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Dealer-customer mandatory arbitration works

Contract provision saves time, money and legal headaches

Jim Hudson is chairman of the American International Automobile Dealers Association. He owns several dealerships in South Carolina and Georgia.
Mandatory arbitration is an invaluable tool that many dealers, including me, use to settle disputes related to auto sales.

The consumer and dealer resolve their issues through an appointed, unbiased arbitrator without the expenses, delays and complications of the court system. If a consumer rejects the mandatory-arbitration clause in a sales contract, the dealer may choose a different style of agreement, or the consumer may choose to do business with another dealer.

In countless situations, arbitration has saved me and my customers time, money and courtroom-induced headaches. Undoubtedly, many other dealers have enjoyed the same benefits. But now, auto dealers' right to include binding-arbitration provisions in sale and lease contracts is under attack from Congress.

The Automobile Arbitration Fairness Act of 2008 (H.R. 5312) seeks to ban predispute arbitration agreements from the auto sales and leasing process. On July 15, the bill passed from the House Subcommittee on Commercial and Administrative Law to the House Judiciary Committee. If it becomes law, it will ban mandatory-arbitration provisions in sales and lease agreements between dealers and consumers. Neither party will benefit.

That would be particularly devastating to auto dealers, who rely on mandatory arbitration as an effective, affordable and efficient means to resolve disputes.

Consumers want a quick and simple settlement when a dispute centers on their day-to-day transportation. Dealers and small-business owners can all agree that this legislation is the most potentially harmful issue facing dealers in the U.S. Congress.

Reasons for opposition

The American International Automobile Dealers Association and its members recognize that this legislation stems from the 2002 debate between dealers and manufacturers over arbitration clauses in franchise contracts.

Because of the complex relationship between dealers and their manufacturers, mandated arbitration was not the best method to resolve disputes. Therefore, when Congress passed legislation that allowed dealers to use means other than arbitration to resolve conflicts with manufacturers, we felt it met the needs of both parties.

On the other hand, we oppose the ban on mandatory arbitration between auto dealers and consumers for a number of reasons.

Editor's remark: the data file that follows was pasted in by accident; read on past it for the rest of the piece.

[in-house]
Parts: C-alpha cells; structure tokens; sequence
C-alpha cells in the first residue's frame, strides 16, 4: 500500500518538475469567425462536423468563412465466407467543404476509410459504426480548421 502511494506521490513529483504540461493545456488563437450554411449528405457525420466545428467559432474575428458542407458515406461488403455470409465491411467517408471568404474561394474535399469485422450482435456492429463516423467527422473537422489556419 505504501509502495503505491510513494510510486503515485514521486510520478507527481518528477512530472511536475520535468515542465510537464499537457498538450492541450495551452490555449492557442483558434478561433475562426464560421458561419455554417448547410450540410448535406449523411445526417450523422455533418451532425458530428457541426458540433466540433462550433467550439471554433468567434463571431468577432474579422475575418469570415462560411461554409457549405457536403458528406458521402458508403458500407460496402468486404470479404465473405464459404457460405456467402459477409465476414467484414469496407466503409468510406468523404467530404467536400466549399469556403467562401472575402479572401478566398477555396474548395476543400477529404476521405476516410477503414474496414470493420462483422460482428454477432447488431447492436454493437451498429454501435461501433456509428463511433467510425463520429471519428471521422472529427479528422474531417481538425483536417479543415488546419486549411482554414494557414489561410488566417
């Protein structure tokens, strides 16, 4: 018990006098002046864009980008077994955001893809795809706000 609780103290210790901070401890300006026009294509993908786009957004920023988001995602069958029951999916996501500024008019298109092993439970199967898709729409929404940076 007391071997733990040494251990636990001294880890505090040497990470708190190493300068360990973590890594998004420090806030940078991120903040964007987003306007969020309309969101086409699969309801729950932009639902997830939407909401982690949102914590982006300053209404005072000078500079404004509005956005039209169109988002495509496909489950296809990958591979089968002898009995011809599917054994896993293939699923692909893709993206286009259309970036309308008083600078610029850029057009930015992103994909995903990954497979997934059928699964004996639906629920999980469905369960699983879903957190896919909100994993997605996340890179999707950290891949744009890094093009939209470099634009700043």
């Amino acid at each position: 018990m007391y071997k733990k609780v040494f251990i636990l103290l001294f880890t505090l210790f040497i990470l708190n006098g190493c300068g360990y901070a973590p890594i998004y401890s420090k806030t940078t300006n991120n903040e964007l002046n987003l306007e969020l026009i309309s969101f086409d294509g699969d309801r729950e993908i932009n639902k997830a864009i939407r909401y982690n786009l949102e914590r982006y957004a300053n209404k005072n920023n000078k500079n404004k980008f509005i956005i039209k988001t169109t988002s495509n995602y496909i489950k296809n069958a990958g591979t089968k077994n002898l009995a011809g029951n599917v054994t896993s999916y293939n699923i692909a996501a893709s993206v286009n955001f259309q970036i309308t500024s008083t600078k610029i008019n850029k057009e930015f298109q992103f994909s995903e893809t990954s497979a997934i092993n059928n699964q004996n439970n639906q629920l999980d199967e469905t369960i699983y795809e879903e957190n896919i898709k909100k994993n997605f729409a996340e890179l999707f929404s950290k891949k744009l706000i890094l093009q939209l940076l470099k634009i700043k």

-- First, without arbitration clauses in sales and lease contracts, the car-buying process will be more complicated. It will expose dealers to lawsuits and clog our already-overburdened legal system.

-- Second, arbitration minimizes protracted, expensive legal battles and provides consumers with relatively quick settlements.

-- Further, I believe anti-arbitration legislation functions primarily as a gift from its proponents in Congress to the powerful Trial Lawyers Association, representing the only group that benefits from a ban on mandatory arbitration.

AIADA takes this issue seriously and is fighting back by ensuring that members of Congress are fully educated on the detrimental impact this legislation could have on the auto industry.

Cheaper, more effective

AIADA and its members are leading the way in opposing the attempt to ban mandatory arbitration, and we are doing everything we can to stop the momentum.

We are 11,000 franchises strong, and there is power in our numbers, but we must also ensure that Congress knows how this legislation would negatively affect our businesses.

Fortunately, we have been joined by three national auto associations and 30 state and metro dealer associations in opposition to H.R. 5312. Countless dealers have written to and met with their elected officials.

This issue will not go away soon; I suspect it will be front and center in the next Congress.

We have all seen mandatory arbitration work. As a method of resolving the relatively small disputes that arise between dealers and consumers, arbitration delivers high satisfaction rates for both parties.

According to studies by Ernst & Young, Harris Interactive and Roper Starch, 79 percent of all arbitrations are resolved in consumers' favor, and 75 percent of consumers found the arbitration process fair and just.

In addition, the arbitration process costs only 25 percent as much as a lawsuit, and 82 percent of adults said they would choose arbitration knowing its cost-effectiveness.

Mandatory arbitration between consumers and auto dealers is one of the most effective forms of dispute resolution. Do you want Congress to make it extinct?



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